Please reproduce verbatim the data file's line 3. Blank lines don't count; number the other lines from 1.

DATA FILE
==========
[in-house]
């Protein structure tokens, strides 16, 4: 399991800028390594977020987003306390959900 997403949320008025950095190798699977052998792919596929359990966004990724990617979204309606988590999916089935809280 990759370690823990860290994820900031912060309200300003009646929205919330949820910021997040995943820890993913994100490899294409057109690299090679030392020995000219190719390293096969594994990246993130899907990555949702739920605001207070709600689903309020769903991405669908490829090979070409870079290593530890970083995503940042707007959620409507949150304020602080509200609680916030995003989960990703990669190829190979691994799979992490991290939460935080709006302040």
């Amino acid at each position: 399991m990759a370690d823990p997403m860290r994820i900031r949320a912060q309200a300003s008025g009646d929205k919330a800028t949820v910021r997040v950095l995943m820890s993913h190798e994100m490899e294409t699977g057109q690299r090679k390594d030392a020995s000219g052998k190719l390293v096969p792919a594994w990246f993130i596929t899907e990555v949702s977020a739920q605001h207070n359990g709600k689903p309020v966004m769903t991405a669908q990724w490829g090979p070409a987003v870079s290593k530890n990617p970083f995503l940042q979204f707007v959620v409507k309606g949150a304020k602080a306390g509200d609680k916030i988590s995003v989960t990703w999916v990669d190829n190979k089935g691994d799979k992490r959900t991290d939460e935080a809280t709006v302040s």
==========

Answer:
């Amino acid at each position: 399991m990759a370690d823990p997403m860290r994820i900031r949320a912060q309200a300003s008025g009646d929205k919330a800028t949820v910021r997040v950095l995943m820890s993913h190798e994100m490899e294409t699977g057109q690299r090679k390594d030392a020995s000219g052998k190719l390293v096969p792919a594994w990246f993130i596929t899907e990555v949702s977020a739920q605001h207070n359990g709600k689903p309020v966004m769903t991405a669908q990724w490829g090979p070409a987003v870079s290593k530890n990617p970083f995503l940042q979204f707007v959620v409507k309606g949150a304020k602080a306390g509200d609680k916030i988590s995003v989960t990703w999916v990669d190829n190979k089935g691994d799979k992490r959900t991290d939460e935080a809280t709006v302040s």